The space between the Large Magellanic Cloud (LMC) and the Small Magellanic Cloud (SMC) is not empty. A stellar bridge and a stream of gas connect the two dwarf galaxies. In the above map, colors of the small square regions code the number density of stars that are younger than about one billion years. The distribution is clumped, with one of the major densities close to the SMC, and the other, located approximately mid-way between the Magellanic Clouds. Color contours mark the strenght of the neutral hydrogen (HI) emission. Current observations of the Magellanic System indicate that it undergoes a tidal disruption due to a close encounter with our Milky Way galaxy.
I have a feeling that this might have been posted in the wrong place. Also not only is there gas between the Magellanic Clouds, there is also a little known bridge of Ha emission. Also the Large Magellanic Cloud is one of my favourite galaxies.

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Re: APOD: M6: The Butterfly Cluster (2014 Sep 03)

Post by Boomer12k » Wed Sep 03, 2014 11:46 pm

Really nice and clean image. The contrast of the red versus the dusty brown....

SNIFF, SNIFF.....They grow up so FAST.....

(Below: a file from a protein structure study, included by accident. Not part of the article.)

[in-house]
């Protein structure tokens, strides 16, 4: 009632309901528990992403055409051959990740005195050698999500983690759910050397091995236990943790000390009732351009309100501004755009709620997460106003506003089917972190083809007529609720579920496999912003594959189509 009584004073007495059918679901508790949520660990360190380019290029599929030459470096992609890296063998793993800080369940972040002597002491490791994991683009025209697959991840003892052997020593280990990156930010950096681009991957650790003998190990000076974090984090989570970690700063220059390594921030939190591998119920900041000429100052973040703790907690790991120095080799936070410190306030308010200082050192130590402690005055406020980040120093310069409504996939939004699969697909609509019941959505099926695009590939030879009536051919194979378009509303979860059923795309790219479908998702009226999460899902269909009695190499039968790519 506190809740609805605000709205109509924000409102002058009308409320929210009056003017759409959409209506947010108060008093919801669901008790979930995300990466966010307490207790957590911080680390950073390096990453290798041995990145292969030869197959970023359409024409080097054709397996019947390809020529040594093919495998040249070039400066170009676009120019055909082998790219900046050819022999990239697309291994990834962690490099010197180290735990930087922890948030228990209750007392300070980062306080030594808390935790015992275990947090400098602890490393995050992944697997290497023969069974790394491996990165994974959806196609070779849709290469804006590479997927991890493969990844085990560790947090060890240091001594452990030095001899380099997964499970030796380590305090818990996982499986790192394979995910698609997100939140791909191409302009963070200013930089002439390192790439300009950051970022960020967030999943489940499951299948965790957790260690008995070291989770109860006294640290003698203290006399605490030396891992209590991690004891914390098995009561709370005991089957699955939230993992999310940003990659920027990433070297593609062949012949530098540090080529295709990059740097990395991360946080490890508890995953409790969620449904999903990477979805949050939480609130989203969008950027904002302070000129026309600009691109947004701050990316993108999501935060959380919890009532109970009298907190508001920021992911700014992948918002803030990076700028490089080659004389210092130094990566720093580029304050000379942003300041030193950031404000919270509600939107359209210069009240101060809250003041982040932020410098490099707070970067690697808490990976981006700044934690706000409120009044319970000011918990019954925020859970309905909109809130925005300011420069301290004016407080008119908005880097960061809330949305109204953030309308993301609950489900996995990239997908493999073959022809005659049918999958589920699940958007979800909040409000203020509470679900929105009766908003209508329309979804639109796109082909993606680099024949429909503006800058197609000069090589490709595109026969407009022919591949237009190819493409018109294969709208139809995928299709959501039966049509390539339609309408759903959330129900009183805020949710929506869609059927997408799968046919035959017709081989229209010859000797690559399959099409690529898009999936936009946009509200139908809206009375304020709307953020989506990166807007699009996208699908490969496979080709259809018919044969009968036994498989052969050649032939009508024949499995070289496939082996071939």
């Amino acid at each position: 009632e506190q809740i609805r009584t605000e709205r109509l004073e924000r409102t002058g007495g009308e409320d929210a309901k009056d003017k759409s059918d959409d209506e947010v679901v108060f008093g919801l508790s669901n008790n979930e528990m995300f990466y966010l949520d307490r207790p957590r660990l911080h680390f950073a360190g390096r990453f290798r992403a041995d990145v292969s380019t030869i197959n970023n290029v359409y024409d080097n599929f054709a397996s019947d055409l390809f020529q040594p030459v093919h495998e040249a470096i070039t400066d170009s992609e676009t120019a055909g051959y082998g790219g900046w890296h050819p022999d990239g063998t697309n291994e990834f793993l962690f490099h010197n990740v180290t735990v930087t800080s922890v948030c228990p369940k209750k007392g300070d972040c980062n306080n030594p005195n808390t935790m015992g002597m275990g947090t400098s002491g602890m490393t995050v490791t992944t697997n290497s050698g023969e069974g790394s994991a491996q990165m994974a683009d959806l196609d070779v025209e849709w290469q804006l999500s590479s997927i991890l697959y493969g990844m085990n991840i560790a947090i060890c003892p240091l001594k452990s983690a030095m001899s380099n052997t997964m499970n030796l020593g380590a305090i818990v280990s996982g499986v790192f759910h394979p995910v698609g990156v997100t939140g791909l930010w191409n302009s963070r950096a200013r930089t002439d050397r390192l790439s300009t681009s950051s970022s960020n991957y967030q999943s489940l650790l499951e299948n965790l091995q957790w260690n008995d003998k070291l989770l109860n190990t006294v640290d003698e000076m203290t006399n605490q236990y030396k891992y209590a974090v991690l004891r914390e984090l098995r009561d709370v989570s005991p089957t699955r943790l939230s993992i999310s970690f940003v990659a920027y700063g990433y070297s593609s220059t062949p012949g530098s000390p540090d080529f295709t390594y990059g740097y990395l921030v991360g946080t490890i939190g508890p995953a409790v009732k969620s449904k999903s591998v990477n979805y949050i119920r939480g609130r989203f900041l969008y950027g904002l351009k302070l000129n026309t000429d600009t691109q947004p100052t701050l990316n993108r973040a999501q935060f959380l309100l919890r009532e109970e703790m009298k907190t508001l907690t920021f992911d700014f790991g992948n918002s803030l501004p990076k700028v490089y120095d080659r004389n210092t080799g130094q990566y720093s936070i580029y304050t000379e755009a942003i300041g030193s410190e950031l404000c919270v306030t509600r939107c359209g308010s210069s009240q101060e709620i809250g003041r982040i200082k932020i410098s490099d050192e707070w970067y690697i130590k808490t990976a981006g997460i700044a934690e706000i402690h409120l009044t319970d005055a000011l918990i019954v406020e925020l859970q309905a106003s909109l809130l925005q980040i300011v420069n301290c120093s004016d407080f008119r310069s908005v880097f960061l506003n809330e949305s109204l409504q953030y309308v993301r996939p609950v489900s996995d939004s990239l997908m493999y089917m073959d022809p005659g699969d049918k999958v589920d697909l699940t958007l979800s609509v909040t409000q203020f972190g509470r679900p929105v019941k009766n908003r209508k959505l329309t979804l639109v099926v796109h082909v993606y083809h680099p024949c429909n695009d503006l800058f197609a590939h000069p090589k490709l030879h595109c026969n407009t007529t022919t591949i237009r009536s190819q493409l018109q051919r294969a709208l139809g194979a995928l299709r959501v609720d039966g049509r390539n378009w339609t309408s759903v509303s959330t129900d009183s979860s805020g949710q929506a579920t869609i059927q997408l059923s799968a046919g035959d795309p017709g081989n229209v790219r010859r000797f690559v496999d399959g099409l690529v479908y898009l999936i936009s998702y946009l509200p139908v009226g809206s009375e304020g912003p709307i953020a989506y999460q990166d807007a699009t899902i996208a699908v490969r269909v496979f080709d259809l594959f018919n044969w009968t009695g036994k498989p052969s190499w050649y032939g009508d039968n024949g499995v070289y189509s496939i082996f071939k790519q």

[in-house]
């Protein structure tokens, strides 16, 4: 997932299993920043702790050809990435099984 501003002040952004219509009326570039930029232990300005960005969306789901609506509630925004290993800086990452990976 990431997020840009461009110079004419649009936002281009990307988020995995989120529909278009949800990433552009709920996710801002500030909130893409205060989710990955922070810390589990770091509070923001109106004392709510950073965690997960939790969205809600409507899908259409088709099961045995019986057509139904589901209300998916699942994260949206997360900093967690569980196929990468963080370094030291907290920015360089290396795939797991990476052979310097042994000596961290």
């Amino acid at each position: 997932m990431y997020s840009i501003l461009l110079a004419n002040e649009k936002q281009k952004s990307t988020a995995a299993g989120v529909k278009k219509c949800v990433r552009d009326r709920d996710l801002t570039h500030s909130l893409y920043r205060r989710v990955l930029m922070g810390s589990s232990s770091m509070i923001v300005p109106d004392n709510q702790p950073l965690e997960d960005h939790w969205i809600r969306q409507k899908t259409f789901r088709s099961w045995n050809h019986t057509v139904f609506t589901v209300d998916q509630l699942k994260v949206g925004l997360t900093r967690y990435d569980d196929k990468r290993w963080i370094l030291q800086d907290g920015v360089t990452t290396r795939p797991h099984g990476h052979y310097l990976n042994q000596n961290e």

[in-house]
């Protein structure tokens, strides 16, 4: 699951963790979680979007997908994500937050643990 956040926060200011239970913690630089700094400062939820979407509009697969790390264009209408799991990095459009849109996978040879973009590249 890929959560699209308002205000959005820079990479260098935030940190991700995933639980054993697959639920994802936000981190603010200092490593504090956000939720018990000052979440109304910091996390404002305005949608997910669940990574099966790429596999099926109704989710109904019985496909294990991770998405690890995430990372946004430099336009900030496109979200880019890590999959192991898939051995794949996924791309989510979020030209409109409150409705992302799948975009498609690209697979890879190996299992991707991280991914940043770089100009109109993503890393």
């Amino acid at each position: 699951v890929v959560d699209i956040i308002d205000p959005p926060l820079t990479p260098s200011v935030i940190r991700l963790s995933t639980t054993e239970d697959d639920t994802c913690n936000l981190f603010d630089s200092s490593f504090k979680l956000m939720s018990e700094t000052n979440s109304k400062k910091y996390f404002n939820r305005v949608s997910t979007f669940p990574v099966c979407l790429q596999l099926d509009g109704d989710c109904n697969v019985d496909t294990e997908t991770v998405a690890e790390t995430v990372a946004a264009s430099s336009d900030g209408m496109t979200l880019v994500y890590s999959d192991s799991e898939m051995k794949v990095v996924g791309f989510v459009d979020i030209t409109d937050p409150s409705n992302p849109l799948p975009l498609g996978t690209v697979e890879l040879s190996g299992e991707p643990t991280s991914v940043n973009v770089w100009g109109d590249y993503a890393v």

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Ann
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Re: APOD: M6: The Butterfly Cluster (2014 Sep 03)

Post by Ann » Thu Sep 04, 2014 4:00 am

starsurfer wrote:
Ann wrote:Great picture! :D

It's a pity that I don't have my software here, so I can't check out the star that is causing that large pink emission nebula in the right part of the picture.

Ann
http://youtu.be/TLGWQfK-6DY?t=2m57s
http://arxiv.org/abs/0808.3887

You can see the whole nebula (RCW 132 or Sh2-12) in this wider image by Jason Jennings: http://www.cosmicphotos.com/gallery/ima ... lbum_id=11
In fact, Marco's image includes a second open cluster, Trumpler 28 to the right of M6.
Thanks for the links, starfurfer. I didn't have time to check them out before. NGC 6383 is a hugely interesting cluster! :D

Ann